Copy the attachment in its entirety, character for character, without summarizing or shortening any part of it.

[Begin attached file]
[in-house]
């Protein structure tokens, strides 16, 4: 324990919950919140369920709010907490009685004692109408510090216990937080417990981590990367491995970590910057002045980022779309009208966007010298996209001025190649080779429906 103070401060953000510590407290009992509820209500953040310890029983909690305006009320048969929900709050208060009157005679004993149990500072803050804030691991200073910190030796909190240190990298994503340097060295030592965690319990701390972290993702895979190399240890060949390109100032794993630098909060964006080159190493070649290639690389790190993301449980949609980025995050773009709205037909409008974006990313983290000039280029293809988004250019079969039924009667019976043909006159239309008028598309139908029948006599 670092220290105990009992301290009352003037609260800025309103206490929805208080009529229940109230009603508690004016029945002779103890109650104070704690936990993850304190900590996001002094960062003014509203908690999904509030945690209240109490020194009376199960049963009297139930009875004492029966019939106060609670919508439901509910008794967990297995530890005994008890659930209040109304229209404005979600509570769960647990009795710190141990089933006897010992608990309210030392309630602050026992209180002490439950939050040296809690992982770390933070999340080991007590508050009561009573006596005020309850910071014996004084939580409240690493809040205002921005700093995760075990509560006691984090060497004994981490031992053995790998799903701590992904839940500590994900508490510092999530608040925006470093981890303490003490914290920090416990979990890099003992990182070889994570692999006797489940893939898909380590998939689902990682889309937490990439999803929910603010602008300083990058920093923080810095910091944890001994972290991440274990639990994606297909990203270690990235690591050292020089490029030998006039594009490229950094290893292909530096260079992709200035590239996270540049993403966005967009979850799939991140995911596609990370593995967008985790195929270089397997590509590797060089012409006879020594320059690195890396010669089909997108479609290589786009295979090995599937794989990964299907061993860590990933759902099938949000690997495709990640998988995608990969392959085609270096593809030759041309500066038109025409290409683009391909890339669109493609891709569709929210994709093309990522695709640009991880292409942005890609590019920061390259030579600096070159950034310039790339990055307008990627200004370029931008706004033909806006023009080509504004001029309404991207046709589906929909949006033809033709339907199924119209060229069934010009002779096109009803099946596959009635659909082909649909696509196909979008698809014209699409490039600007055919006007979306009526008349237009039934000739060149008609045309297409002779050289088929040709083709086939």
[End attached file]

[in-house]
């Protein structure tokens, strides 16, 4: 324990919950919140369920709010907490009685004692109408510090216990937080417990981590990367491995970590910057002045980022779309009208966007010298996209001025190649080779429906 103070401060953000510590407290009992509820209500953040310890029983909690305006009320048969929900709050208060009157005679004993149990500072803050804030691991200073910190030796909190240190990298994503340097060295030592965690319990701390972290993702895979190399240890060949390109100032794993630098909060964006080159190493070649290639690389790190993301449980949609980025995050773009709205037909409008974006990313983290000039280029293809988004250019079969039924009667019976043909006159239309008028598309139908029948006599 670092220290105990009992301290009352003037609260800025309103206490929805208080009529229940109230009603508690004016029945002779103890109650104070704690936990993850304190900590996001002094960062003014509203908690999904509030945690209240109490020194009376199960049963009297139930009875004492029966019939106060609670919508439901509910008794967990297995530890005994008890659930209040109304229209404005979600509570769960647990009795710190141990089933006897010992608990309210030392309630602050026992209180002490439950939050040296809690992982770390933070999340080991007590508050009561009573006596005020309850910071014996004084939580409240690493809040205002921005700093995760075990509560006691984090060497004994981490031992053995790998799903701590992904839940500590994900508490510092999530608040925006470093981890303490003490914290920090416990979990890099003992990182070889994570692999006797489940893939898909380590998939689902990682889309937490990439999803929910603010602008300083990058920093923080810095910091944890001994972290991440274990639990994606297909990203270690990235690591050292020089490029030998006039594009490229950094290893292909530096260079992709200035590239996270540049993403966005967009979850799939991140995911596609990370593995967008985790195929270089397997590509590797060089012409006879020594320059690195890396010669089909997108479609290589786009295979090995599937794989990964299907061993860590990933759902099938949000690997495709990640998988995608990969392959085609270096593809030759041309500066038109025409290409683009391909890339669109493609891709569709929210994709093309990522695709640009991880292409942005890609590019920061390259030579600096070159950034310039790339990055307008990627200004370029931008706004033909806006023009080509504004001029309404991207046709589906929909949006033809033709339907199924119209060229069934010009002779096109009803099946596959009635659909082909649909696509196909979008698809014209699409490039600007055919006007979306009526008349237009039934000739060149008609045309297409002779050289088929040709083709086939």